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Renewable energy boat poised for world voyage


It is called the Energy Observer and it will be the first green powered ocean going vessel to navigate the world using renewable energy produced as it sails along. The boat is currently undergoing its final preparations in Saint Malo, France and the builders hope to launch their around the world cruise sometime early in 2017.

The boat will be powered by hydrogen and by solar, as well as the wind, and other renewable energies that the vessel will manufacture. The Energy Observer is currently undergoing its final fitting and installations which includes wind turbines and solar panels. The boat will also be outfitted with electrolysis technology that will convert ocean water into oxygen and hydrogen.

Victorien Erussard, 37, a merchant marine naval officer, will be accompanied on the journey by Jacques Delafosse who is a friend as well as professional scuba diver and documentary film maker. He explained that the batteries on the boat will be what powers the engines in all kinds of expected weather out on the world’s oceans.


“We are going to be the first boat”, Erussard said, “with an autonomous means of producing hydrogen. If there’s no sun or wind, of if it’s night, stored hydrogen will take over powered by the solar panels and the two wind turbines.”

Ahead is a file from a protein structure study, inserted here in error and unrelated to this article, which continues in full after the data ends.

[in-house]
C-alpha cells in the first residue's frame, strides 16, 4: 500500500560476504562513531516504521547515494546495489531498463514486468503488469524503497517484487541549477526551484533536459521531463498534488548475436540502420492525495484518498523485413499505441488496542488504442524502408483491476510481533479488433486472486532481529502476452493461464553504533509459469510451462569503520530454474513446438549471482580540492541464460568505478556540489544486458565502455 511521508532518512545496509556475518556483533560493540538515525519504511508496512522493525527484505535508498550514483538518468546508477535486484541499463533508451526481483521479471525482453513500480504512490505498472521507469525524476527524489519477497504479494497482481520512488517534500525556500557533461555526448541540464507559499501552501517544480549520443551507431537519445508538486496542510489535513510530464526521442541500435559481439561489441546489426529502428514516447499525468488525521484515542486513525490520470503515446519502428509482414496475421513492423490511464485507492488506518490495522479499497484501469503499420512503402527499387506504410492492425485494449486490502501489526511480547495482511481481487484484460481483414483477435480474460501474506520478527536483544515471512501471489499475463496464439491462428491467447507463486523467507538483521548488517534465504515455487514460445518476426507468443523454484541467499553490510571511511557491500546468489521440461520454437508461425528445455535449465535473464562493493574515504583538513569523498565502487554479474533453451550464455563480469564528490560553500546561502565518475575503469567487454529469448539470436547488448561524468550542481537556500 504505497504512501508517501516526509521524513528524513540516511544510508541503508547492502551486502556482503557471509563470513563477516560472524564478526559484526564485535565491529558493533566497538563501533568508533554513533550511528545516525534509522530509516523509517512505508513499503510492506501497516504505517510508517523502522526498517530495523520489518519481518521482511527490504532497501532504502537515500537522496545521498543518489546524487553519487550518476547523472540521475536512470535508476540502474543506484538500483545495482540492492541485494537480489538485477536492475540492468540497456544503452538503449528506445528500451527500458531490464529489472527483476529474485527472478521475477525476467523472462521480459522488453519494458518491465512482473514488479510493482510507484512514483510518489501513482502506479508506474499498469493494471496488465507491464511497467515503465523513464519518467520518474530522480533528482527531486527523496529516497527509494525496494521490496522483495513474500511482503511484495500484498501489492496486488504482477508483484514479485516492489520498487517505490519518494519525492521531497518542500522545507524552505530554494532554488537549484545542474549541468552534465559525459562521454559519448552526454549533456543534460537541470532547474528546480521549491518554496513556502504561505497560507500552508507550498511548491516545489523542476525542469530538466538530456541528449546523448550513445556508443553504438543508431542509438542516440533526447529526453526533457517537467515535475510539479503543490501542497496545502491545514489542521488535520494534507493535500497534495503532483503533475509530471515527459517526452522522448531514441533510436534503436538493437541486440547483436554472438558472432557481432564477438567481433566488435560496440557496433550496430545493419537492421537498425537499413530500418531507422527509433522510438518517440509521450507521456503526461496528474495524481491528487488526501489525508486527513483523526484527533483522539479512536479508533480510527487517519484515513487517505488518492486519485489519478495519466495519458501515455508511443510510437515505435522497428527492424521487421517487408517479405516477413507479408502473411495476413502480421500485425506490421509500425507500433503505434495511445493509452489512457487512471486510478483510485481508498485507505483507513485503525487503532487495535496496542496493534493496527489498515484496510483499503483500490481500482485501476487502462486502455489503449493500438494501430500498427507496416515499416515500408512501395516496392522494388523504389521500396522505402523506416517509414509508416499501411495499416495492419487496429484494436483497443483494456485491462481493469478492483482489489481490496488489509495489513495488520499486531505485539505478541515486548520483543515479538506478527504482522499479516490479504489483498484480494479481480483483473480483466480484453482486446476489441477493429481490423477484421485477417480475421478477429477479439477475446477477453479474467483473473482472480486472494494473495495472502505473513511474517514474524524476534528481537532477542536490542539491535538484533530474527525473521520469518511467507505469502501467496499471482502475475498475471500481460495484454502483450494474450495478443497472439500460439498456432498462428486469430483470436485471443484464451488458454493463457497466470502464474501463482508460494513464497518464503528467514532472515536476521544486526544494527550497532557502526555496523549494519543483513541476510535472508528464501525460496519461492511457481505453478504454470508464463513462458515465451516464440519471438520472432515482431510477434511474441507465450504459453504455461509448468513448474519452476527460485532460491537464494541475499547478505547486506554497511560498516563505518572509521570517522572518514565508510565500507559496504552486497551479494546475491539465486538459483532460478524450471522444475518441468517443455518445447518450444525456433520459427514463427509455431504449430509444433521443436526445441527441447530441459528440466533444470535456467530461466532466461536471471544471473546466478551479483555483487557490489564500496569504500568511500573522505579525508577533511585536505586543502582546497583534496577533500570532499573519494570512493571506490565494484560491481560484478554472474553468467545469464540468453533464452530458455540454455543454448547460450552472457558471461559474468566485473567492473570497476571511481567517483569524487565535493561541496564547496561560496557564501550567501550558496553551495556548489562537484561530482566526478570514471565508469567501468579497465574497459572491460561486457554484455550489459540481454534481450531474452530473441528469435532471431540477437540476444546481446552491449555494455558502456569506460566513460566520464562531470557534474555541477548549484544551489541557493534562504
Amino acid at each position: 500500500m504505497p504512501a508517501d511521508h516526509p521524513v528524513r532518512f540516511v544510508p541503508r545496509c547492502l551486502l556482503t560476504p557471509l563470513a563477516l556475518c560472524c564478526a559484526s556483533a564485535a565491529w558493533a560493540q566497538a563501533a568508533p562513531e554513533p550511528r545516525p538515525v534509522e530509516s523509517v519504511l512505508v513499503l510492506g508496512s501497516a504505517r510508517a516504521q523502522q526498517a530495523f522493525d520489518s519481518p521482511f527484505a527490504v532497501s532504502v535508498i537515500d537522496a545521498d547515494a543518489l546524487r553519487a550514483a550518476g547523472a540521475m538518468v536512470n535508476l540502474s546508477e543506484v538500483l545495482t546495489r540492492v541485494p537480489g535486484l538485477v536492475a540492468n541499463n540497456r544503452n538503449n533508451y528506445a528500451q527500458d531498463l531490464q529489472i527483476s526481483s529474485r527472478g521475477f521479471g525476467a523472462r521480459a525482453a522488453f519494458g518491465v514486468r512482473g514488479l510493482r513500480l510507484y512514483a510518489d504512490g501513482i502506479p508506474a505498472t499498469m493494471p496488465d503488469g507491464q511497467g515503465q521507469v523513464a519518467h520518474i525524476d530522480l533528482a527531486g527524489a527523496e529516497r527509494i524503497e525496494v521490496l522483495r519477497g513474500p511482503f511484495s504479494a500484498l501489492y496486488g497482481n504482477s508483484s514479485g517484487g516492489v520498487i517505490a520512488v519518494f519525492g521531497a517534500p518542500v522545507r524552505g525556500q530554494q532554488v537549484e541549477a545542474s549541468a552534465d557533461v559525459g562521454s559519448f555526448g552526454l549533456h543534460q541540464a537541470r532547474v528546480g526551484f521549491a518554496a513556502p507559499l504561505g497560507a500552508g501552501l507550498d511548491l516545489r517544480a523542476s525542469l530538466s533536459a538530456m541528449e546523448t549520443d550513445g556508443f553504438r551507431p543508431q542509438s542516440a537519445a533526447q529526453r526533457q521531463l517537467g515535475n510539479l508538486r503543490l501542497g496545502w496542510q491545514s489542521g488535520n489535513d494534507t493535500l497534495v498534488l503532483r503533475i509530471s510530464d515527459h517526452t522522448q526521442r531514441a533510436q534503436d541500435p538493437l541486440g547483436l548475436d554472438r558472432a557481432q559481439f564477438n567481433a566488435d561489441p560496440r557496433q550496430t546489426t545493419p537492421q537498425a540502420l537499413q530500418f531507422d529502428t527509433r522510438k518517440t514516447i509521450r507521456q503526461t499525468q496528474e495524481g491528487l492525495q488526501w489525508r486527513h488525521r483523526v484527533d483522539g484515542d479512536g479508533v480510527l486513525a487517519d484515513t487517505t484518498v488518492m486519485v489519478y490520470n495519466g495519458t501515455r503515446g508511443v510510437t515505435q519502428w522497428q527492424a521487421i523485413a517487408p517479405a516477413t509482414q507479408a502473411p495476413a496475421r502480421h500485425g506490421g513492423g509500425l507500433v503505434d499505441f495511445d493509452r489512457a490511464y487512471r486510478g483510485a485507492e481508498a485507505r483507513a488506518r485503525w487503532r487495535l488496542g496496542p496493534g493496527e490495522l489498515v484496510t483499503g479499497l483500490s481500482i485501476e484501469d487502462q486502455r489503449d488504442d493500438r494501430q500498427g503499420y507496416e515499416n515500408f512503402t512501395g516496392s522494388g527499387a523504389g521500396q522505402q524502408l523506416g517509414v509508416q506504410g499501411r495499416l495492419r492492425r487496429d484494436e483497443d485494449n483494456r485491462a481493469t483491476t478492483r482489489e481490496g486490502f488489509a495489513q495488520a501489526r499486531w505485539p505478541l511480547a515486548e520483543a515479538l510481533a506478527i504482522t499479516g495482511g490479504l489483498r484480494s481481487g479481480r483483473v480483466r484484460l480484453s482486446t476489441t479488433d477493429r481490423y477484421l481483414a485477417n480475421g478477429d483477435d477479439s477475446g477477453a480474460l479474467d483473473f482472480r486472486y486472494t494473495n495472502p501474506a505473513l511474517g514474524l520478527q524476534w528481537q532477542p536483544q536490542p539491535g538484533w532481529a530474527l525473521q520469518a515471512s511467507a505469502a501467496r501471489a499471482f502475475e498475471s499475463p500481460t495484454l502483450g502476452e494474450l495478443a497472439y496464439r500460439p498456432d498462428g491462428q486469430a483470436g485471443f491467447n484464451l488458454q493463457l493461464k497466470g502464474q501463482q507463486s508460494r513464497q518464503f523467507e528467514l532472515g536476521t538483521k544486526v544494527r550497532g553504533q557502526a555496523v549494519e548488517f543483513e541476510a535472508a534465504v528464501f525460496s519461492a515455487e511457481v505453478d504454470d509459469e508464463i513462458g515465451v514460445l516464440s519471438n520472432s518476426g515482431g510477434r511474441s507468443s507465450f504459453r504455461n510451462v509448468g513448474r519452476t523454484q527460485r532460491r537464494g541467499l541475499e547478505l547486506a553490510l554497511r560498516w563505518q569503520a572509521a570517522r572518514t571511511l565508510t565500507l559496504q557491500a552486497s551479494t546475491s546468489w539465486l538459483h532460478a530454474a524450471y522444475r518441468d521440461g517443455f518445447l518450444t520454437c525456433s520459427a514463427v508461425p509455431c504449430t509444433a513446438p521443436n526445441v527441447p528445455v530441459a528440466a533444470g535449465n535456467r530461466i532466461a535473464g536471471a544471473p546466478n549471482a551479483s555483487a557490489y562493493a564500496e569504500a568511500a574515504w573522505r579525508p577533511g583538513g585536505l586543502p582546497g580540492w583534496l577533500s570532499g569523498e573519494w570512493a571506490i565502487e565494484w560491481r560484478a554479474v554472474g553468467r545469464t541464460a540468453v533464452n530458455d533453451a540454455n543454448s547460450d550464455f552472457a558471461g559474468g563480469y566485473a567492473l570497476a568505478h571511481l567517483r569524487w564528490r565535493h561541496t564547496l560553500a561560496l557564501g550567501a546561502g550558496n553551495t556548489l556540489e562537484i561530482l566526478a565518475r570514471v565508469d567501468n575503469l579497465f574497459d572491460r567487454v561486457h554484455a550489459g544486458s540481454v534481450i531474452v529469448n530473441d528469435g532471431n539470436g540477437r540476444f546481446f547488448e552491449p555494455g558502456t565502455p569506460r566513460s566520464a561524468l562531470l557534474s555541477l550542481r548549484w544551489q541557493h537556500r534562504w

The Energy Observer has been around since 1994 when it won a sailing race around the world. It was bought and the refitting has begun to turn it into a self sustaining vessel. Many environmentalists and leading French politicians and business people are on board with the project. They see it as the future of ocean going vessels as well as having the possibility of adapting the technology to future home building.

The Energy Observer is expected to be at sea for about six years. That is how long the builders believe it will take them to travel around Earth. They will ease themselves out of the Mediterranean Sea and then out onto the open waters of the Atlantic Ocean. The boat will stop at 101 different places along the way including Australia, India and Cuba.

PHOTO CREDIT: Energy Observer